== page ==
# Year 8 Support NA1

```Y8
SUPPORT
AUTUMN TERM
UNIT: Number and Algebra 1 – Numbers and Sequences
TIME ALLOCATION:
6 Hours
PRIOR KNOWLEDGE
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integer, negative, positive,
sign, square, squared, square
root, cube, factors, prime
factors, multiples
Recognise negative numbers sequence, term, nth term,
consecutive, predict, rule,
in contexts (e.g. on a
generate, continue,
number line, on a
ascending, descending,
temperature scale)
symbol, algebra, index
recognise and extend a
number sequence by
counting on or back by a
constant number.
Recognise multiples of 2, 3,
4, 5, 6, 7, 8, 9 and 10
Describe what a prime
number is.
LEARNING OBJECTIVES
LEVEL 4
 test to see if a number can be
divided by 2,3,4,5,10 or 100
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KEY WORDS
find the pairs of factors of a 2digit number.
know all the prime numbers below
20.
order negative numbers.
find the differences in
temperatures
STARTER
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Sequences in words
1, 2, 3, 4
Find factor and
multiples (choose
easy)
Sequences
Square roots – using
the Chinese method
LEARNING OUTCOMES
simple tests of divisibility, such as:
 2 the last digit is 0, 2, 4, 6 or 8;
 3 the sum of the digits is divisible by 3;
 4 the last two digits are divisible by 4;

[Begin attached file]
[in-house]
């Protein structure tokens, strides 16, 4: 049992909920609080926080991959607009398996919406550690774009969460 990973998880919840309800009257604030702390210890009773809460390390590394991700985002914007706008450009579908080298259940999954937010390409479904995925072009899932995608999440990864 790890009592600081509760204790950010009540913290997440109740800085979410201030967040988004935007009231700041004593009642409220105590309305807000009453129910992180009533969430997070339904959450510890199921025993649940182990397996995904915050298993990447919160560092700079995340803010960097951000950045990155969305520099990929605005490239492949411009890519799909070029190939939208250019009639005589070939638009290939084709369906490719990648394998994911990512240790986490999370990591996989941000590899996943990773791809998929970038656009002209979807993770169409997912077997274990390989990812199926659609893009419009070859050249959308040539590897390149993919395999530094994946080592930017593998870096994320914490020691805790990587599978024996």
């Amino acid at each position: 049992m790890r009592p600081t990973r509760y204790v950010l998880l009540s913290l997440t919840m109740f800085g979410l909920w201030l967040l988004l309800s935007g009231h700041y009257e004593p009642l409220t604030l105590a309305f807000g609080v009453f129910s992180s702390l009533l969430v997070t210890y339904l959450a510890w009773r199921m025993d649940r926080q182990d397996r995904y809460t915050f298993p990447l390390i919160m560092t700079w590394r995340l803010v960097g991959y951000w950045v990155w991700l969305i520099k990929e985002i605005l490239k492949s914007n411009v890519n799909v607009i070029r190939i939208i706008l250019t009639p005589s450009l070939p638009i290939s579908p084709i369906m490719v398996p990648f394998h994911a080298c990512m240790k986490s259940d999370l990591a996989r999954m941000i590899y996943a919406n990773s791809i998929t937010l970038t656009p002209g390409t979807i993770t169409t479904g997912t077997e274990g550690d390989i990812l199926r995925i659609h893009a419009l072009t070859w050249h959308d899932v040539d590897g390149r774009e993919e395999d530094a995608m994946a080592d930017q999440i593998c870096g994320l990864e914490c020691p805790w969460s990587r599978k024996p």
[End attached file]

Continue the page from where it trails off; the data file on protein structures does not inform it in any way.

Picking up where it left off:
 5 the last digit is 0 or 5;
 6 it is divisible by both 2 and 3;
 8 half of it is divisible by 4;
 9 the sum of the digits is divisible by 9.
the pairs of factors of 51 are 1 &times; 51 and 3 &times; 17;
the pairs of factors of 56 are 1 &times; 56, 2 &times; 28, 4
&times; 14, 7 &times; 8.
the final position of an object after moves
forwards and backwards along a line;
a total bank balance after money is paid in and
taken out;
the total marks in a test of 10 questions, with
+2 marks for a correct answer and –1 mark for
Know that a sequence can have a finite or an
infinite number of terms, and give simple
examples. For example: the sequence of
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describe what is meant by the
position and term of a sequence.
To be able to generate and
describe integer sequences given a
simple term-to-term rule, or
sequence
To be able to generate sequences
from simple practical contexts.
LEVEL 5
 To be able to find squares, square
roots and cubes, and use
appropriate notation.
 recognise triangular numbers
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find highest common factors and
lowest common multiples in simple
cases
To be able to add and subtract
negative numbers.
To be able to generate a sequence
given a rule for finding each term
from its position in the sequence:
counting numbers, 1, 2, 3, 4, … is infinite; dots
indicate that counting continues indefinitely.
The sequence of two-digit even numbers, 10,
12, 14, …, 98, is finite; dots indicate that the
sequence continues in the same way until the
final value 98 is reached.
Generate sequences by counting forwards or
backwards in increasing or decreasing steps.
Find the first few terms of the sequence.
Describe how it continues by reference to the
context. Begin to describe the general term,
first using words, then symbols; justify the
generalisation by referring to the context. Eg.